Drone highways of the future

Posted By Posted By: Miriam McNabbon  

The Mercatus Center on the Drone Radio Show Podcast:

Are Drone Highways the Future?

This week, the Mercatus Center on the Drone Radio Show Podcast.  Host Randy Goers speaks with Senior Research Fellow Brent Skorup about drone highways in the sky: their benefits and the challenges local, state and federal policy makers may have in advancing the UAS industry while responding to varied stakeholder interests.

“It’s important that State, Local and Federal officials prepare a policy framework that will recognize the legal realities and expectations of residents, but also finds a way to have corridors where companies can know with certainty, that they can operate at high throughputs.  ” – Brent Skorup

Brent Skorup is Senior Research Fellow at the Mercatus Center, a research center at George Mason University that advances knowledge about how markets solve problems and help us lead happier, healthier, and richer lives. For more than 40 years, research at Mercatus has strived to realize a world where markets operate at their full potential to increase abundance, civility, and well-being.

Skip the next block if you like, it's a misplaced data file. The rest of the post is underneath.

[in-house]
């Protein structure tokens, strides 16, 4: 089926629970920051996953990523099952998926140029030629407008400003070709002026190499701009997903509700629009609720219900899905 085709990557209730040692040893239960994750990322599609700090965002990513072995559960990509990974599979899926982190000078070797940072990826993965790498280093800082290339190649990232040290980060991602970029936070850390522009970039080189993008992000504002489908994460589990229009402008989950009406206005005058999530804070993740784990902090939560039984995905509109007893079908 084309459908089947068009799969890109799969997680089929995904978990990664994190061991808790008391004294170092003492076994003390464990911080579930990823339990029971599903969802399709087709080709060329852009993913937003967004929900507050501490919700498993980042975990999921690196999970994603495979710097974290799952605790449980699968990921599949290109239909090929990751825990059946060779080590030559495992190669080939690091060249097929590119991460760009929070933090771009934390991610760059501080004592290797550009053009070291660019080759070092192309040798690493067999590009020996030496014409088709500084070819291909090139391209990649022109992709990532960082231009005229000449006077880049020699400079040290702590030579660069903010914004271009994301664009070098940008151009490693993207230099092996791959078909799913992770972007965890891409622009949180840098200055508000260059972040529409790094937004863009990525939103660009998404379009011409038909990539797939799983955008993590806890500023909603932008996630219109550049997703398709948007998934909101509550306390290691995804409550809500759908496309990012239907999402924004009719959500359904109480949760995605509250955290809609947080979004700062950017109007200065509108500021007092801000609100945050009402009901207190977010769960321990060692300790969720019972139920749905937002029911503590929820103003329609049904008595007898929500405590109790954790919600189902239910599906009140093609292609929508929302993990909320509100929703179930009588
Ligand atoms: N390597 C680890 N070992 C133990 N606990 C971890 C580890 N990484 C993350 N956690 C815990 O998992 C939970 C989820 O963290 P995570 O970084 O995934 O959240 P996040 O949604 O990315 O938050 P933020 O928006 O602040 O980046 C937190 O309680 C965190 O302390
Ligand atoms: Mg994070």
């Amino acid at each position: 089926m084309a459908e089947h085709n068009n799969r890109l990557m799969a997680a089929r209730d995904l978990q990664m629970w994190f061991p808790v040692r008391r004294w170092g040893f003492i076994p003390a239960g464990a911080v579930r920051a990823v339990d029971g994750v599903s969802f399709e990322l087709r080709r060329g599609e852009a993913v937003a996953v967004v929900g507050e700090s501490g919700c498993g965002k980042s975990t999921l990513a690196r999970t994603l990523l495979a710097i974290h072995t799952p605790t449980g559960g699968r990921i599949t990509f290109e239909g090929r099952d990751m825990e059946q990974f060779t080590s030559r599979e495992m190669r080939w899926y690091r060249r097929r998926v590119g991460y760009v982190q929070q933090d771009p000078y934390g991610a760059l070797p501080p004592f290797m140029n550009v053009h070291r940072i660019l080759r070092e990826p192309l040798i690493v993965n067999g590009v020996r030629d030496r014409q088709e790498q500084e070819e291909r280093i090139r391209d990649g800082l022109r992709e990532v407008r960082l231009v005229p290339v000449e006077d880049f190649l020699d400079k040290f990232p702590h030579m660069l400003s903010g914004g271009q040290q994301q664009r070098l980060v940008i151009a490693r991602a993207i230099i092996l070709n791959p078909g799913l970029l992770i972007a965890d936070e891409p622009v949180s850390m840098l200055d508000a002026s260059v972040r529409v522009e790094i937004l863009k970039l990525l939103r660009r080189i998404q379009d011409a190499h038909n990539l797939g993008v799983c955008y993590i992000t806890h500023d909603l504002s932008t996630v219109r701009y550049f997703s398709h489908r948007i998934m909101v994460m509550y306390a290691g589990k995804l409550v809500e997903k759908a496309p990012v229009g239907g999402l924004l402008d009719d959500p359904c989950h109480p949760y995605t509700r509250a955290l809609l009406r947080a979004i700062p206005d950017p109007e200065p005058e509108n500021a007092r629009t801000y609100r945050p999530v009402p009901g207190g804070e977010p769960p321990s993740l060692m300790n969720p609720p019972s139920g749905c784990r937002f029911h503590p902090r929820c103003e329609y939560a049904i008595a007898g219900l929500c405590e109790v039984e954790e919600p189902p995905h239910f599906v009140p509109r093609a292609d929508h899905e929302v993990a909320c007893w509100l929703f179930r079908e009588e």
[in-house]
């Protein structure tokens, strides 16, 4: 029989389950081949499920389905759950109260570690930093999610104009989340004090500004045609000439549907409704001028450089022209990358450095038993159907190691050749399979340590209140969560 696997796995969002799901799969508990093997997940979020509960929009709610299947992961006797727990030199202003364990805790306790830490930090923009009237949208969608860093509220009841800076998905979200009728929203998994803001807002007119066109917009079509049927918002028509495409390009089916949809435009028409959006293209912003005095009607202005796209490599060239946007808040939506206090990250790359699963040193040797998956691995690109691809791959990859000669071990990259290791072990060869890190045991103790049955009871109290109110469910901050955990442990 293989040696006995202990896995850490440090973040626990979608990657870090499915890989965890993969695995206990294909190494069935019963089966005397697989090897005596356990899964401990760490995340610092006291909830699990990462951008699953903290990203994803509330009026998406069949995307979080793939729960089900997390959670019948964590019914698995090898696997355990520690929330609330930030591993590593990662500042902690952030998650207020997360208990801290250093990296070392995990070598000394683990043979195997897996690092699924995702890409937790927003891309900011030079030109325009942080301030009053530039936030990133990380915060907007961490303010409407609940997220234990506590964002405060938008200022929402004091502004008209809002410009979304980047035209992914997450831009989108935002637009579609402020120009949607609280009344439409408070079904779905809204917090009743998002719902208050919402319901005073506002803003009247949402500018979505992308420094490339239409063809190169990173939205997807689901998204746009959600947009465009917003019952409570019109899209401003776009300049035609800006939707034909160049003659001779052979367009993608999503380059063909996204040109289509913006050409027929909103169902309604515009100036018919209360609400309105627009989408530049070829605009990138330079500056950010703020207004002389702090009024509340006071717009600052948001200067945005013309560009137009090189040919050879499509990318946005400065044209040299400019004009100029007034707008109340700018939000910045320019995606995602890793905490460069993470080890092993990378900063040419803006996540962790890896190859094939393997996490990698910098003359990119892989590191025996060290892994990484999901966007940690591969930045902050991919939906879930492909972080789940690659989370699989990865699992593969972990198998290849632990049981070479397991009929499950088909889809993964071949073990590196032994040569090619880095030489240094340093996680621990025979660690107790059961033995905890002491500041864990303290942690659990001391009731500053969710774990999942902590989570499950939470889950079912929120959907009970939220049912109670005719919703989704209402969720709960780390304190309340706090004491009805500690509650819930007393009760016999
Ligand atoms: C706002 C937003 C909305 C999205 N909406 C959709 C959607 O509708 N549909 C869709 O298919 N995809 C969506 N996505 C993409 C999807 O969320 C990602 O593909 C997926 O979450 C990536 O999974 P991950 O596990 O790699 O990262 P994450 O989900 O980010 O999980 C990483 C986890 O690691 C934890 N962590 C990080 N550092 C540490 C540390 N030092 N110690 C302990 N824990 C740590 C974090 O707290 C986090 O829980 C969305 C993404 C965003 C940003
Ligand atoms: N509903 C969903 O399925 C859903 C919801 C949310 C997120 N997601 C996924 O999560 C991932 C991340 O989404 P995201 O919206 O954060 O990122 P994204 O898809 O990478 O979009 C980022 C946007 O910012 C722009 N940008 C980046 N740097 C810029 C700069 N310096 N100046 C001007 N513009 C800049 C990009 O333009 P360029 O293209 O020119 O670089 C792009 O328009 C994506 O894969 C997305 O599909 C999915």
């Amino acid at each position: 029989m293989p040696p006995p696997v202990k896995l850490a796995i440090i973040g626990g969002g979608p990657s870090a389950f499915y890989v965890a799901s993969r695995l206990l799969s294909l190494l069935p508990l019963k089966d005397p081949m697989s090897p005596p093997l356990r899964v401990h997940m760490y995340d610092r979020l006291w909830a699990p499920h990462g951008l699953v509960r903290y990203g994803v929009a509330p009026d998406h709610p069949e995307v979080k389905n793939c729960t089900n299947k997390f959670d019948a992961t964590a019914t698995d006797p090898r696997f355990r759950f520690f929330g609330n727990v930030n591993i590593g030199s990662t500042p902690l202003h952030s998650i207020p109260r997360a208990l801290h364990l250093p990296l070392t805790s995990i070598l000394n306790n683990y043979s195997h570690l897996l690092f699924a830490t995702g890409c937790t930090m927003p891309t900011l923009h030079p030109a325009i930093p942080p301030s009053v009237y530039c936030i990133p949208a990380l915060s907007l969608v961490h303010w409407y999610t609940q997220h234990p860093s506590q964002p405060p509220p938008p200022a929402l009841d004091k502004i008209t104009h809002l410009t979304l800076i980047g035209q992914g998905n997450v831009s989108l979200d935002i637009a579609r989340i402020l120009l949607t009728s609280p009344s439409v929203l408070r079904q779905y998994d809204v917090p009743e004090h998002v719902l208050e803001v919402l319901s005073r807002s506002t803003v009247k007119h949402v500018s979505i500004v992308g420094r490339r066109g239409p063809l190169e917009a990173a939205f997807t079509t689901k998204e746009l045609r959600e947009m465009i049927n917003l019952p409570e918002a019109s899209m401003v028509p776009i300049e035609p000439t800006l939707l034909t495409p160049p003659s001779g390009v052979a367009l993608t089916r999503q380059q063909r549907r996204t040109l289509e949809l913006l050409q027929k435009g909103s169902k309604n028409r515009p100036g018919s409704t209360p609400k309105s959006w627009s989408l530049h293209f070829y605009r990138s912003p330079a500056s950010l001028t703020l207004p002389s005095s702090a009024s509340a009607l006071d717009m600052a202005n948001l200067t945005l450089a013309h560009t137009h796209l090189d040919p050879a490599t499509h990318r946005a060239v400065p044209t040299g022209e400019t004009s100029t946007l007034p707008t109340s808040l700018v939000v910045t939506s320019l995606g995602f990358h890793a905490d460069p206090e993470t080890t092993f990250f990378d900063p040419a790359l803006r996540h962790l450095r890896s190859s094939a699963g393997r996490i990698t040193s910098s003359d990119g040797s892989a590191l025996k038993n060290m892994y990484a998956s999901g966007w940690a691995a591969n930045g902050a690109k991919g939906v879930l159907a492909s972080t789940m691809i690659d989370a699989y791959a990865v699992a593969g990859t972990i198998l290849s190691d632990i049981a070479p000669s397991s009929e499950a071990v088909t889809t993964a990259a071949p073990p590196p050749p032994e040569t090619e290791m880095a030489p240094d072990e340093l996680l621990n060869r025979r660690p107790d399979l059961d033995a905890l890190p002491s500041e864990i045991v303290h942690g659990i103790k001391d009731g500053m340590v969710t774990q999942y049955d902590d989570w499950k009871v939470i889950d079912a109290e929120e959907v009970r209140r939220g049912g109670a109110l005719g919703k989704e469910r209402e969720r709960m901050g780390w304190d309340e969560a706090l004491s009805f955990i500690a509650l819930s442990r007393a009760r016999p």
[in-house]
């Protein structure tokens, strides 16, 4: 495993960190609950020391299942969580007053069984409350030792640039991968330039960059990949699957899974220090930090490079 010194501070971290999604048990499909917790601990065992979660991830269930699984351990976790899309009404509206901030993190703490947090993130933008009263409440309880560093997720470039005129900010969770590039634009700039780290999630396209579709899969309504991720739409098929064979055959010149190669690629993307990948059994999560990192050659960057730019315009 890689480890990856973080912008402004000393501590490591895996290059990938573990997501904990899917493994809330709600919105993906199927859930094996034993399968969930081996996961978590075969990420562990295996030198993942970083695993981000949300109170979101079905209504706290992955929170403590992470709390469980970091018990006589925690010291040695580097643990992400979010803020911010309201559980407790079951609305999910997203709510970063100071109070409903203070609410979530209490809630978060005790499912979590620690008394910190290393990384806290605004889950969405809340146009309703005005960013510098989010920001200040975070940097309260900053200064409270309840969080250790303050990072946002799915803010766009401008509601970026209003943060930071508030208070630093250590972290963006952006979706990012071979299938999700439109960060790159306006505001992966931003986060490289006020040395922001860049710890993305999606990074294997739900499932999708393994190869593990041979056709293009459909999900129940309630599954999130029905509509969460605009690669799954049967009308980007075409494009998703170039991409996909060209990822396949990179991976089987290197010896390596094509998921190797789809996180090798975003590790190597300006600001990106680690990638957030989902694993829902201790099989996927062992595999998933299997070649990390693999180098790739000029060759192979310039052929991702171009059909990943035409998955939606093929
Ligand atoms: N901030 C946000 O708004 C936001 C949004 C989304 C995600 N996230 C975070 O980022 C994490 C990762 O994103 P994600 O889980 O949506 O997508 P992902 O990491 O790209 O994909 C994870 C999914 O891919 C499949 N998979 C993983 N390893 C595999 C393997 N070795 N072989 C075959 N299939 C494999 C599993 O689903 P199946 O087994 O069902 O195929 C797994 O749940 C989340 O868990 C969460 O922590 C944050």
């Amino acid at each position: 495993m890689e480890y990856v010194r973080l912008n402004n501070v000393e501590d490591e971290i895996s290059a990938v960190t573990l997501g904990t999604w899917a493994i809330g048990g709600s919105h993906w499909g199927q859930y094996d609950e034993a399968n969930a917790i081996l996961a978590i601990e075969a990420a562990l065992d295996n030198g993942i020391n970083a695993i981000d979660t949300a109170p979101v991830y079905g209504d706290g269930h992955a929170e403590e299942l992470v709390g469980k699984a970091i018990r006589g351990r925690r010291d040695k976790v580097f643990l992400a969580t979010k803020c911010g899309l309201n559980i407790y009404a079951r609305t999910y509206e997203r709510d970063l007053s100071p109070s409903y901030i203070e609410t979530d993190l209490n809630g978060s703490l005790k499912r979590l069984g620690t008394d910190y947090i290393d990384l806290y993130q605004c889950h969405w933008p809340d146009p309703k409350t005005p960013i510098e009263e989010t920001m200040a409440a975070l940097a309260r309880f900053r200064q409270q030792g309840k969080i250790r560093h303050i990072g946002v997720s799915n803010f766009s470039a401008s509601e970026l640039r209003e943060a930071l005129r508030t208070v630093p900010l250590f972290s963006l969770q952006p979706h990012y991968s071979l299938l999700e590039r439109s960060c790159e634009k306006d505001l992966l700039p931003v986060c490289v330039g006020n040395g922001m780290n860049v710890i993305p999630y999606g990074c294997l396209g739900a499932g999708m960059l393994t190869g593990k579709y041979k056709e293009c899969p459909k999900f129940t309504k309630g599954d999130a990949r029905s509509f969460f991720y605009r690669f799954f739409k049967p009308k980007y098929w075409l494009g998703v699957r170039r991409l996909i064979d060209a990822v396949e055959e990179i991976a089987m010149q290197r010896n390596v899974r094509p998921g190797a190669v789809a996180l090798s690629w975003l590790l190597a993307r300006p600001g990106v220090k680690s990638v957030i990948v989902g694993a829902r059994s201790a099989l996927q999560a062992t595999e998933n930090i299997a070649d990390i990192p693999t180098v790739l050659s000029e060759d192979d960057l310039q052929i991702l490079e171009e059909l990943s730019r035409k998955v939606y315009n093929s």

The growing use of unmanned aerial vehicles has spurred a new UAS framework called “highways in the sky.”  Drone highways in the sky are essentially designated air corridors that are reserved for the exclusive use of unmanned aerial vehicles. The idea is that these corridors would allow drones to fly autonomously, without the need for direct human supervision, while avoiding other aircraft and structures in the national airspace.

One of the key benefits of drone highways in the sky is that they could significantly increase the efficiency and safety of drone operations. By providing a clear and well-defined path for drones to follow, drone highways could reduce the risk of collisions and enable drones to fly faster and more efficiently, potentially opening up new opportunities for commercial drone use.  But the concept is still in the early stages of development, and there are many different ideas and approaches being explored by researchers, regulators and industry stakeholders.

Brent has published several research papers on the topic of drone highways in the sky.   His research has covered the economic, regulatory, and legal opportunities and constraints relating to drone highways.  In 2019 and 2022, he published a survey that assessed the regulatory environment for drones in all 50 U.S. states and evaluated each state’s readiness to support the growth and development of the drone industry.